Author: Sophia Modica
Claire Livingston is a Junior at Seattle U who has been causing quite a storm with her photography. She avidly does personal shoots, as well as photos for campus projects like KXSU and Fashion Club. I wanted to focus on a strong, female, photographer from the local art scene, so I decided to talk with Claire.
Sophia Modica: How long have you been pursuing photography?
Claire Livingston: I’ve been taking photos for fun since 6th grade. But I’ve been doing the kind of photography I do now, which is more portraits and everything, since sophomore year [of high school].
SM: What have you been working on?
CL: Growing. I’m working on doing new things and just allowing myself to grow. I really am in a place where I can do that and try new things. I’m excited about it.
SM: We all need to water our damn souls. What aesthetics do you typically pull into your shoots? What kind of looks and inspirations do you typically incorporate?
CL: Choosing outfits when I’m guiding the client, I typically go for more basic looks, or I used to do that. Now I’m exploring a bit more and encouraging the person to dress however they want, I kinda work with that. I kinda build off of how they act during the shoot and how they move, and how they present whether they’re more wild and movement oriented like you are [referring to recent photos Claire had taken of me] when I took photos of you. Sometimes people are more regal and quiet and they like taller poses or they don’t like to bend as much. I kinda work with that and just see how the shoot actually feels, but if I have an idea, I set out with that and I’m very strategic about it.
SM: Describe how you typically pose and model people.
CL: I love wacky stuff. I appreciate it when a model just does whatever they want. Like bend over backwards, literally, will stick out their tongue, will get all wacky, will distort their face, flop over, whatever. Anything the body wants to do, I’m so excited about. But also, part of me loves the super articulate pose and thought out looks.
SM: Some of your favorite spots for shoots?
CL: I love sunlight, I love natural light, and I love light. When you find a sliver of light on a cloudy day or when you’re surrounded by bright colors. *Chef’s kiss*
SM: How do you feel your gender plays a role in your photography?
CL: Well, I shoot mainly feminine clients, or I have. I started shooting femme clients when I started doing portiture, and as a feminine person I gravitate towards that. But I’m also somebody who loves masculinity and loves fluidity between gender. So in my photography I like to just capture who the person is and like I love people. I love looking at people. I’m fascinated by different kinds of beauty. I just let the person be who they are, and they let me do what I want.
SM: What messages do you intend to send through your photos?
CL: Authenticity, be true. Have fun, because art is something that you shouldn’t stress about. A lot of people think ‘Oh like I want to do this, but I won’t be good at it or I’m nervous about it’, art is supposed to be fun. There’s no right way to do it. So that’s what I hope to do with my photography, I’m trying to be vulnerable with myself and let myself explore right now. Just try new things, and post things and not worry about them looking a certain way. I want to just have fun with it, and that’s what I hope people see. And also, just seeing people having fun, being true to themselves or having a side to themselves that they wouldn’t have seen before. Some people don’t see themselves as beautiful, and then they hire me and they’re like ‘Oh my god I look good in that’. That was what really hooked me when I started doing photography, because people actually found a photo, they liked of themselves. They [the models] feel confident, I show them the photo and they light up. It’s addicting, I love making people feel like that. I really aim to make people think, ‘Oh I see myself in this photo, I could do that’. They’re [the photos] familiar, they’re fun, they’re authentic. I think it’s self-care [having photos of yourself]. To see yourself as art? You are art. To see yourself like that is so empowering, it’s a feeling like never before. It’s literally the best form of self-care and self-love.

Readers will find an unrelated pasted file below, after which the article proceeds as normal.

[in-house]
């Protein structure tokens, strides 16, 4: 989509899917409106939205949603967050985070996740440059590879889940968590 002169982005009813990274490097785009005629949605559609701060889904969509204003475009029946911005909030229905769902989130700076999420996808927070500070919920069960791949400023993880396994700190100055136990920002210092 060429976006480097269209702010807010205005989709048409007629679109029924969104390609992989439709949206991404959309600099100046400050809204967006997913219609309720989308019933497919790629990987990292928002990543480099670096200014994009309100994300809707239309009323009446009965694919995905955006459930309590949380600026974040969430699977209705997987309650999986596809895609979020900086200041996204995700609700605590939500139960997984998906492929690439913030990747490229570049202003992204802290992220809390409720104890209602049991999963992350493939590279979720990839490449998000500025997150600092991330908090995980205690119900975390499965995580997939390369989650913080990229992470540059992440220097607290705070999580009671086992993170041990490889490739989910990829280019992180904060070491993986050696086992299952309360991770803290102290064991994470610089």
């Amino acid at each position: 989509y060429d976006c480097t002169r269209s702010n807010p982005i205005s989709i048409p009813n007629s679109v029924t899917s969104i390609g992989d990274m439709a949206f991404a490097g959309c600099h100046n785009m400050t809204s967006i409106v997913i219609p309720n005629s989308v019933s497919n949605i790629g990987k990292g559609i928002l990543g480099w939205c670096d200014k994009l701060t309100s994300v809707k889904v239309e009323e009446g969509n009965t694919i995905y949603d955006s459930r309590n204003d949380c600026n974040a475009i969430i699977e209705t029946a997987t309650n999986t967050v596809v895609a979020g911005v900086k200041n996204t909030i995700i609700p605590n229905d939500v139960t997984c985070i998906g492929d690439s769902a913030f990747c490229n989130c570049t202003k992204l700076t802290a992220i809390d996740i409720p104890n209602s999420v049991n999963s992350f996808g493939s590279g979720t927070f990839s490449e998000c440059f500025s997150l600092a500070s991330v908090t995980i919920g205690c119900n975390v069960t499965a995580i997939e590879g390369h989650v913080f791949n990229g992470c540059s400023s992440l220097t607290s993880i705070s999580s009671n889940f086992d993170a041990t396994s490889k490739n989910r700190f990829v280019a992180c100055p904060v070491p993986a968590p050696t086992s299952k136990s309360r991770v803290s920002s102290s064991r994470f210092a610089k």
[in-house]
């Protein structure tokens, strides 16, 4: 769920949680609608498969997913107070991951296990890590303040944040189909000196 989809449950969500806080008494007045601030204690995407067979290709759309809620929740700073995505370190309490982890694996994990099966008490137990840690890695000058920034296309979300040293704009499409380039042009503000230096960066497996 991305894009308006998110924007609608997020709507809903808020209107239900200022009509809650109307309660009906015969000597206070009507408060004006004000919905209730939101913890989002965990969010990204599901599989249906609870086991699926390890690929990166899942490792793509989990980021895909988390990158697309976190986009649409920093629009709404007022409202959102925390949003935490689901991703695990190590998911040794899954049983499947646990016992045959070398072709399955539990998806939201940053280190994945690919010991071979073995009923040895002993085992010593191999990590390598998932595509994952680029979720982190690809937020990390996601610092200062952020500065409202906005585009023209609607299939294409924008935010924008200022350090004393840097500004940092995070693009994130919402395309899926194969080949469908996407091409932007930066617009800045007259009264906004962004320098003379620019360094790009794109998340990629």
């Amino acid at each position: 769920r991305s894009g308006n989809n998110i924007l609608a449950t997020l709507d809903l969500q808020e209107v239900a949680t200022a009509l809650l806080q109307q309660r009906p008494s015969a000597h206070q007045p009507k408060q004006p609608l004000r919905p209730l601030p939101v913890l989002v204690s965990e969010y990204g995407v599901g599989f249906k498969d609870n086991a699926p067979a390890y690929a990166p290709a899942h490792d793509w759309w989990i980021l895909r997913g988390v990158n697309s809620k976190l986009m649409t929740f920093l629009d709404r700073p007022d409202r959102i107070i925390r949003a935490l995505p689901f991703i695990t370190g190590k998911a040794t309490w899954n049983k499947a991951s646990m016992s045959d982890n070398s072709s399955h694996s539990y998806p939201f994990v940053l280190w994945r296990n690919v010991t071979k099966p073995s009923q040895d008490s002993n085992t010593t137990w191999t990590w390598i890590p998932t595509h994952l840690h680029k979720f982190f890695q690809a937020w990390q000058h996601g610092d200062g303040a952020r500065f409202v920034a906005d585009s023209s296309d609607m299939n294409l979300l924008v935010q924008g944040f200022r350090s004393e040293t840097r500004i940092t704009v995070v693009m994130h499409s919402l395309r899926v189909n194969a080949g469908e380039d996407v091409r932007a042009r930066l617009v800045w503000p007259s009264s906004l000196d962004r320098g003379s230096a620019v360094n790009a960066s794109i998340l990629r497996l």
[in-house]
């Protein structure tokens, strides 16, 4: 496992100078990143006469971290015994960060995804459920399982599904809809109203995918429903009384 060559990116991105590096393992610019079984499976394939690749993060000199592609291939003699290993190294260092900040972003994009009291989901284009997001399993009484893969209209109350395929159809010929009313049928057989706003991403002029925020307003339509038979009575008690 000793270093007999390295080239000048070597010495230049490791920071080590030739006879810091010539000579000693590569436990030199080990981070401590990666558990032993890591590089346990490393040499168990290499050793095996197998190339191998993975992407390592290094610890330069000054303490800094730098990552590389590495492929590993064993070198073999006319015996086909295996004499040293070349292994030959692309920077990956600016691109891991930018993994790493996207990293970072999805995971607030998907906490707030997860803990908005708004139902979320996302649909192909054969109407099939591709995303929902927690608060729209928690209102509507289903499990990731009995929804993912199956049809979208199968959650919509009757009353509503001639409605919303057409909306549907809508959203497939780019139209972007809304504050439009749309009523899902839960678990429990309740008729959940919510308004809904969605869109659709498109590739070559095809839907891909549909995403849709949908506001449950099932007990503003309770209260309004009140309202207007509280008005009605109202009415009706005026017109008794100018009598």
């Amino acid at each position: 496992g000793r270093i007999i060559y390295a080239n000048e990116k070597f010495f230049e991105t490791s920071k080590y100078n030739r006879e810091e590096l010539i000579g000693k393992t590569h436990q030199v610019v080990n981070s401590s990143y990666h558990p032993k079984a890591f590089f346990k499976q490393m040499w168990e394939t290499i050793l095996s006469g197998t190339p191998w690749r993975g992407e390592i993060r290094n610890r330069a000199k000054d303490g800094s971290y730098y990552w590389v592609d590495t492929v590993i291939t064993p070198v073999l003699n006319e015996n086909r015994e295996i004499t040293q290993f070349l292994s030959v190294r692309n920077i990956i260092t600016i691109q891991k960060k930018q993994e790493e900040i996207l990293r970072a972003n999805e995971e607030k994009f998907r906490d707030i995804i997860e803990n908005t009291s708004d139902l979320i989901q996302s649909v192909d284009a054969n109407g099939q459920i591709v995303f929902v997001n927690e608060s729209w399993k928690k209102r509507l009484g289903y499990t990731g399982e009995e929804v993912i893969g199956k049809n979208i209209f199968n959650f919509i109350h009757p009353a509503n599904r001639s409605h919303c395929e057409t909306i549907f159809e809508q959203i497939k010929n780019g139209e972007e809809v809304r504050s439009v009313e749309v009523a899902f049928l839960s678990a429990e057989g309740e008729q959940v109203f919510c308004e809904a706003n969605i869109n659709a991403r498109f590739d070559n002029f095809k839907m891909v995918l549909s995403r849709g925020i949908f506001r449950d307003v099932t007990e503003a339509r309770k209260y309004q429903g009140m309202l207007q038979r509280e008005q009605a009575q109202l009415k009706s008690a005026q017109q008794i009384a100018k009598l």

SM: How is your identity reflected in your work?
CL: I’m queer. And that’s my identity, it’s not just ‘I’m a part of the queer community’, I identify as queer and I identify as a woman. I’ve explored both of those parts of me before and I work with people who are unapologetically themselves. Whatever that may be, I aim to capture people [who] aren’t the typical standard of beauty captured in photography. I believe there’s beauty in traditional standards, but [I] also believe in different standards of beauty. I think that valuing anybody and everybody, is super important. That’s what I say to myself, to love and appreciate myself unconditionally and to love and appreciate everyone else unconditionally. That’s what I see and that’s what I hope to convey, in my work. I love capturing queer people, I love capturing feminine people, and I love capturing anyone else outside of that. I love the process. I love getting to know them [the models], brainstorming what they want to wear, and where they want to go. If I have a vision, I typically seek out someone who I think would like it, and then go from there. It can be intentional; it can be random. It’s just fun, photography is fun. It’s such a simple and accessible platform. If you have a camera you can do it, equipment does not matter. If you have the eye, and if you have someone who’s willing to work with you, you can make it happen.
FIND CLAIRE ONLINE!
Sophia Modica | KXSU Arts Reporter